Video advertising on Facebook and other social media on the rise
Television isn't the only way commercials will get airtime this year.
Social media companies such as Facebook and Twitter are making a stronger push to attract lucrative video advertising as more people use computers and smartphones to watch videos online. And marketers have jumped on board, turning to social networks not only to get eyes on their products but also to better target their ads to likely customers, using the trove of data these sites gather on consumer interests and characteristics.
Nestle, Lionsgate, McDonald's and Ford are just some of the big brands that have shown video ads on Facebook.
"These (social media) companies went from just talking about or lightly testing video to deploying it in a pretty big way," said Paul Verna, a senior research analyst at eMarketer. "There's kind of a perfect storm now of consumer behavior, technology, development and content availability."
Verizon became the latest company to ramp up efforts to rake in more video ad dollars when in May it made a $4.4 billion bid for AOL, a move that not only gives the phone company more video content but the technology AOL has for selling ads.
"The eyeballs are there," said Anna Bager, senior vice president and general manager of mobile and video at the Interactive Advertising Bureau. "There's so much content now and so many viewers that everyone is taking an interest in the market."
Fueled by the growth in video on social networks, marketers are expected to spend $7.77 billion on digital video ads this year in the United States, up 30 percent compared with 2014, eMarketer predicts. That's still just a fraction of the $70.59 billion the research firm expects television to make from advertising - but digital video spending is growing much faster.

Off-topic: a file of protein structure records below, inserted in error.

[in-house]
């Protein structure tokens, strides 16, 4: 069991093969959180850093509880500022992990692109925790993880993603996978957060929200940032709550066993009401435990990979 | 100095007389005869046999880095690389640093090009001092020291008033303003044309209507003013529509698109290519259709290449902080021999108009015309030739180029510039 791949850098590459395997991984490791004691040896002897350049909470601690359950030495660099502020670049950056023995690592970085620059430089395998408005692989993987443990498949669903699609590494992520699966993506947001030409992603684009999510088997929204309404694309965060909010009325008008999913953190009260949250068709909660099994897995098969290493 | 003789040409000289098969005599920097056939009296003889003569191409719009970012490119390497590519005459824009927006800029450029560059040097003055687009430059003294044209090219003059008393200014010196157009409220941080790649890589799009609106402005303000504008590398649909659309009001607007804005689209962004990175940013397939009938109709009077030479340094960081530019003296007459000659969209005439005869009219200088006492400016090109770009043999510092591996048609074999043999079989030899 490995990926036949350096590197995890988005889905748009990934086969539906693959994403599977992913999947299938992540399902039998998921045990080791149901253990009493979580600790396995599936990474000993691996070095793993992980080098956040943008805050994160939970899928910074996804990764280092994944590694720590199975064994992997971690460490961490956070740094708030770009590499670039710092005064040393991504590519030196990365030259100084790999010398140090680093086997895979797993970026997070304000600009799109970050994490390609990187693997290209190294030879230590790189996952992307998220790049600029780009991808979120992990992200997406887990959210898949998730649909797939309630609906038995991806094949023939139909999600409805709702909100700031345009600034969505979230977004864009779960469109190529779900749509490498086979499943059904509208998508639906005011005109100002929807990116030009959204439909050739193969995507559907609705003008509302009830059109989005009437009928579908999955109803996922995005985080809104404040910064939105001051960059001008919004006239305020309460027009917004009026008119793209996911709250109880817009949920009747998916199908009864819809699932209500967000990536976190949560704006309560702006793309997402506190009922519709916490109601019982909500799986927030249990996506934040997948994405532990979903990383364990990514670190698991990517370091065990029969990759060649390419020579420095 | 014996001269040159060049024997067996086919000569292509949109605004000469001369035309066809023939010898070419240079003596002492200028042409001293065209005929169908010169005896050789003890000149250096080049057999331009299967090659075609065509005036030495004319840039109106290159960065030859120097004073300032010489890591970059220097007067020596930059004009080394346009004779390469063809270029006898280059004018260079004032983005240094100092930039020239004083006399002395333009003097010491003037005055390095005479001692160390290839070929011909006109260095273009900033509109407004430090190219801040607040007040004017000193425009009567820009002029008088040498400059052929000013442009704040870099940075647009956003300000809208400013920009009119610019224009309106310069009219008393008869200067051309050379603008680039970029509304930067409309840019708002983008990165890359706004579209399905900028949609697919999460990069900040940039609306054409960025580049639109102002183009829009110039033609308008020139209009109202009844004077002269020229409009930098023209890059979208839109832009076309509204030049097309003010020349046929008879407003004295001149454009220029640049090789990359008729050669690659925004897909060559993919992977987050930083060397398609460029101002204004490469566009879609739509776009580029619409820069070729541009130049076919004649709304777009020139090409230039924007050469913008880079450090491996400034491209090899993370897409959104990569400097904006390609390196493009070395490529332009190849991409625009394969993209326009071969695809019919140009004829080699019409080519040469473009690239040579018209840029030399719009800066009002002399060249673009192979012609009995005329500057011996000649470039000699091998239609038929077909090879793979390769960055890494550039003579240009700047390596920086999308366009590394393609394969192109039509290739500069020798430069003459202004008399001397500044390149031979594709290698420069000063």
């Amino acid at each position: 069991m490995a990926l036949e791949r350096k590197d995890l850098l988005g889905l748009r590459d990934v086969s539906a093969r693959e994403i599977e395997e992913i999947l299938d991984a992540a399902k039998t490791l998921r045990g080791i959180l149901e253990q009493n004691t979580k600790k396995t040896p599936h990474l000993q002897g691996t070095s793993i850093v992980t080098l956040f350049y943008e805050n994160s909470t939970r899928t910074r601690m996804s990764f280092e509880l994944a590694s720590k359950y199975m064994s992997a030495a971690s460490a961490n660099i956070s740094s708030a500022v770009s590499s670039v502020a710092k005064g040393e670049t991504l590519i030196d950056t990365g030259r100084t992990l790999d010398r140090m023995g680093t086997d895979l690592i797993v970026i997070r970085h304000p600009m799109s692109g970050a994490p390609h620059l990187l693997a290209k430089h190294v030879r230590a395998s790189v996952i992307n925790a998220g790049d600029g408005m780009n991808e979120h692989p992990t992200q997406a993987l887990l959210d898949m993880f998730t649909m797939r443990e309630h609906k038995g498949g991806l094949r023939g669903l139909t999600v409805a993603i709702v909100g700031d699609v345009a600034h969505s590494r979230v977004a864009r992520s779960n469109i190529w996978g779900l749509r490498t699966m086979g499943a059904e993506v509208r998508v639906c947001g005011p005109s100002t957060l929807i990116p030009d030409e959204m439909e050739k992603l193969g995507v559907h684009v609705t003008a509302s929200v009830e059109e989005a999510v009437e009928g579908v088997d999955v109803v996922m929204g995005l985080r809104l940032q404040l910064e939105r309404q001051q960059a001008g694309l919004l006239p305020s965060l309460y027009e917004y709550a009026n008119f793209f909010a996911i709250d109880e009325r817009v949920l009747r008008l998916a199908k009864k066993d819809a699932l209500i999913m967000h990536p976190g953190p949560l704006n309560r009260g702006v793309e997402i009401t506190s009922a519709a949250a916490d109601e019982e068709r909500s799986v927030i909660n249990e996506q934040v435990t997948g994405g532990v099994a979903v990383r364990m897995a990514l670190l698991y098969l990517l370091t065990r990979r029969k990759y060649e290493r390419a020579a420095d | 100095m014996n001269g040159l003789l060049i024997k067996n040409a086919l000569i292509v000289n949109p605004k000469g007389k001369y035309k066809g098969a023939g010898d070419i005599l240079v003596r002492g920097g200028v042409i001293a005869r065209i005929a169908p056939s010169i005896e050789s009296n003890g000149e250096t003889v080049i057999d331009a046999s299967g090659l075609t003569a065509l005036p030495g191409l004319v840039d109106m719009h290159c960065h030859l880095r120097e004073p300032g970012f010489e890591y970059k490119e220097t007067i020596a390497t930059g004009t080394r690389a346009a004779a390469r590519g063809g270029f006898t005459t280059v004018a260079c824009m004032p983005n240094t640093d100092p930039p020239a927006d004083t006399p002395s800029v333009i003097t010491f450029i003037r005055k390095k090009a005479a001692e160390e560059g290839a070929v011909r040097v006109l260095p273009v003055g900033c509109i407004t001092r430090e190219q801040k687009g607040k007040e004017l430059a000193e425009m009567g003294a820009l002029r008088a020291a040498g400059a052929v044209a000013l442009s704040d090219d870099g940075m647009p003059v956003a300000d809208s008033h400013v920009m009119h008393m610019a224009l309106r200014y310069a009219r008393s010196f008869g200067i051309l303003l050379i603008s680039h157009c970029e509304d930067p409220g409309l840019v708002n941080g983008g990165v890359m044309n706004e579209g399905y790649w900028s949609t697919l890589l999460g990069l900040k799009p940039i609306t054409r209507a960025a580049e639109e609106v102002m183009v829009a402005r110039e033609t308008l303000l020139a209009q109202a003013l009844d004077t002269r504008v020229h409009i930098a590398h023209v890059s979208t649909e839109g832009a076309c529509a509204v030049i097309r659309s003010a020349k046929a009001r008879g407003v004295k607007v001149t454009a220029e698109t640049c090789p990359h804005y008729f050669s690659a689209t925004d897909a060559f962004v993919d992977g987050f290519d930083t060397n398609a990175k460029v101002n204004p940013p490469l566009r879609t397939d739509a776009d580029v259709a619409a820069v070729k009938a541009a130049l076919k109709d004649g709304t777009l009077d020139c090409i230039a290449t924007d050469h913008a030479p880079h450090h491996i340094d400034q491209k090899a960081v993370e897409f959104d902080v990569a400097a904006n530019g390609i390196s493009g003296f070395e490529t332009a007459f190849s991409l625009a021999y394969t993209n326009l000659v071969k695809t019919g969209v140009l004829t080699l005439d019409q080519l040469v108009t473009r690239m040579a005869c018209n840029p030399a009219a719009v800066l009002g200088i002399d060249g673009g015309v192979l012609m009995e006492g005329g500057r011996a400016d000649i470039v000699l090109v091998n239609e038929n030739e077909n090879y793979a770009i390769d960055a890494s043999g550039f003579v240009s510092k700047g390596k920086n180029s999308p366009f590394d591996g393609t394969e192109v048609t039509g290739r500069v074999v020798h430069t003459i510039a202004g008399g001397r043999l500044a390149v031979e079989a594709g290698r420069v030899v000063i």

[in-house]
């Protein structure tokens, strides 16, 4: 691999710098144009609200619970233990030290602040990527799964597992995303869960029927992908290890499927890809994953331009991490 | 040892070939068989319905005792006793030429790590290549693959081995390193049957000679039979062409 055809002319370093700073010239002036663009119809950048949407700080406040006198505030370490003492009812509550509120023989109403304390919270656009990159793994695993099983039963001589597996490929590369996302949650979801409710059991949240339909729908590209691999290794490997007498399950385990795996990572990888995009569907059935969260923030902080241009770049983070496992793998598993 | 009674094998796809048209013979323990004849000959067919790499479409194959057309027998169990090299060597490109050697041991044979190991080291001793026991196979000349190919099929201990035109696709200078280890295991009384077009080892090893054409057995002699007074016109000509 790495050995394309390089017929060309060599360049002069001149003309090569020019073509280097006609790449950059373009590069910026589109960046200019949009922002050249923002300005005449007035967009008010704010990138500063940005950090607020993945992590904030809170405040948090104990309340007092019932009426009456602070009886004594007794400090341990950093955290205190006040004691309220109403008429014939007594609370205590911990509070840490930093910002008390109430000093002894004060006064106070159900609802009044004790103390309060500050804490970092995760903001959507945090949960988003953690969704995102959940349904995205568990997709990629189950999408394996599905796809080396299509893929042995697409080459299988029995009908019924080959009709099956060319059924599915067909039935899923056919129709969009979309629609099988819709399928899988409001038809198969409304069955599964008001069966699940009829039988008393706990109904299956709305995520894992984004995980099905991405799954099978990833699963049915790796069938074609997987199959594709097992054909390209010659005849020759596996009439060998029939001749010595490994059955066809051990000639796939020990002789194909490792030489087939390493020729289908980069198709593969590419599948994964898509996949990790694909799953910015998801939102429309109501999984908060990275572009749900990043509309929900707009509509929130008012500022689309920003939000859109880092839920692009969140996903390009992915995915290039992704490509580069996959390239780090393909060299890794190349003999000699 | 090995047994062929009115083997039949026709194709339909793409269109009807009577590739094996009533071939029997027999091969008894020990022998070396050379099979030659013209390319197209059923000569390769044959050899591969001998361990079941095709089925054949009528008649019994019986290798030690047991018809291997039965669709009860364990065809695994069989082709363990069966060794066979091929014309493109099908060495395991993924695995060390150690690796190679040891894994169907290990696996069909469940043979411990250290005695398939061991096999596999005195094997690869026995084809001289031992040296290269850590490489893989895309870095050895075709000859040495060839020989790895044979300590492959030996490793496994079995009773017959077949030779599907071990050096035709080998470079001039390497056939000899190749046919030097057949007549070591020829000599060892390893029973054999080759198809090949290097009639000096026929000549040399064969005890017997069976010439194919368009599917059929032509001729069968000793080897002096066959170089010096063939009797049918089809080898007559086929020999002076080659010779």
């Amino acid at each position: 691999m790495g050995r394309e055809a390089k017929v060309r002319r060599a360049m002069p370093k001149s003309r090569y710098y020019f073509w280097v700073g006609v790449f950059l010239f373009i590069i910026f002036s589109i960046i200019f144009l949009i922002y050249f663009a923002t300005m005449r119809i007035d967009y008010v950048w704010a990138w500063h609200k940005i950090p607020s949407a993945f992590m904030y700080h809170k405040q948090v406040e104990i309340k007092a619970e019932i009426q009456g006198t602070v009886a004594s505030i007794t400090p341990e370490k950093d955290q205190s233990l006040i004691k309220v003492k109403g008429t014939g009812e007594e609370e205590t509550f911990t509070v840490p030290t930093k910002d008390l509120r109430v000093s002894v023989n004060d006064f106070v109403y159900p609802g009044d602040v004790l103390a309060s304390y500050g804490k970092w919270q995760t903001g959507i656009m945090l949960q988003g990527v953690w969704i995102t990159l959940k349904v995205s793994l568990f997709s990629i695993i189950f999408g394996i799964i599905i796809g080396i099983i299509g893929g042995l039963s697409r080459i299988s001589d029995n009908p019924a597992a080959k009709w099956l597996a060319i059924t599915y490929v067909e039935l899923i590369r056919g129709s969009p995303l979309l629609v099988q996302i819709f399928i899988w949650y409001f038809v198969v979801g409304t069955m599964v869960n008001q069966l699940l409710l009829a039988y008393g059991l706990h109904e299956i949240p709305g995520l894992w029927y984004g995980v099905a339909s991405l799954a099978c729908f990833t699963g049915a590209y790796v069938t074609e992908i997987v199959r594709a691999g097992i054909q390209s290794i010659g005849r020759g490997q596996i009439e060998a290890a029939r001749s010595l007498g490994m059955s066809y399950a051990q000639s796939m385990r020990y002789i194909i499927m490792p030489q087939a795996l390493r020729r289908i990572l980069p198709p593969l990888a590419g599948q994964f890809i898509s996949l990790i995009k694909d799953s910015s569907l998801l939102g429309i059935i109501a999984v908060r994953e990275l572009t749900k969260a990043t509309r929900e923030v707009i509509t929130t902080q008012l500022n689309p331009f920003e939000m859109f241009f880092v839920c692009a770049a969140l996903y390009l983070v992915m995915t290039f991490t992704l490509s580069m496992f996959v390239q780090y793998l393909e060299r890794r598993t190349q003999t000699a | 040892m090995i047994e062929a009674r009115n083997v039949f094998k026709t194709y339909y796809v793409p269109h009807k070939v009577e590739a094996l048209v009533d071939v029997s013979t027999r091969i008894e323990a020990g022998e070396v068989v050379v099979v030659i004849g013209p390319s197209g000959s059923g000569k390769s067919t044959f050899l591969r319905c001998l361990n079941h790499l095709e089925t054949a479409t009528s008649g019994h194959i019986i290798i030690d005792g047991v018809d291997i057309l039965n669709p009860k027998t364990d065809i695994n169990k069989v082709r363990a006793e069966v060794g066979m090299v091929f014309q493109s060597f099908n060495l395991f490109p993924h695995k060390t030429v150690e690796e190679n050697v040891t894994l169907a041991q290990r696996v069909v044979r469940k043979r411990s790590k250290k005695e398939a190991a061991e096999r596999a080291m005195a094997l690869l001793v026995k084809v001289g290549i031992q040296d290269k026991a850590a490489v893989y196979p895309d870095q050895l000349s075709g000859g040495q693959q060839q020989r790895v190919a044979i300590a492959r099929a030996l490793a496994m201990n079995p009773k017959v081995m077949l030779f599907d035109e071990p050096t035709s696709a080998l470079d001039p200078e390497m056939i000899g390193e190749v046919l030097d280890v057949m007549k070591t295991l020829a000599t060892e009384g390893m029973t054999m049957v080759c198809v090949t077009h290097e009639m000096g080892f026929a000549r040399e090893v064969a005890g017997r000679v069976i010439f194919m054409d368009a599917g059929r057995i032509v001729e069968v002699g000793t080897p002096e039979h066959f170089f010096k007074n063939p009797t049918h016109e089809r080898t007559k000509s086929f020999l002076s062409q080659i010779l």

Advertising costs vary depending on the companies selling and buying the ads. Priced around $25, the cost per thousand impressions (CPM), digital video ads are between five to 10 times more expensive than a traditional display ad with a static image and text such as a Web banner, Credit Suisse and other sources estimates.
In fact, the cost of a video ad on a social media platform can be comparable to some TV ads. In 2014, the average CPM of a network prime time television ad was $24.76, according to estimates by investment banking firm Peter J. Solomon. The price goes up to $43.06 for a network prime time television ad aimed at adults 18 to 49, according to SQAD, which forecasts media costs.
Advertisers are experimenting with various formats, including shorter or longer play time and a more snarky or humorous tone in some cases to appeal to mobile audiences, who are quick to scroll past videos that don't catch their attention immediately.
The ability to tailor ads to particular consumer profiles led Lexus to run video ads on Facebook in February and March, said Teri Hill, the carmaker's media manager.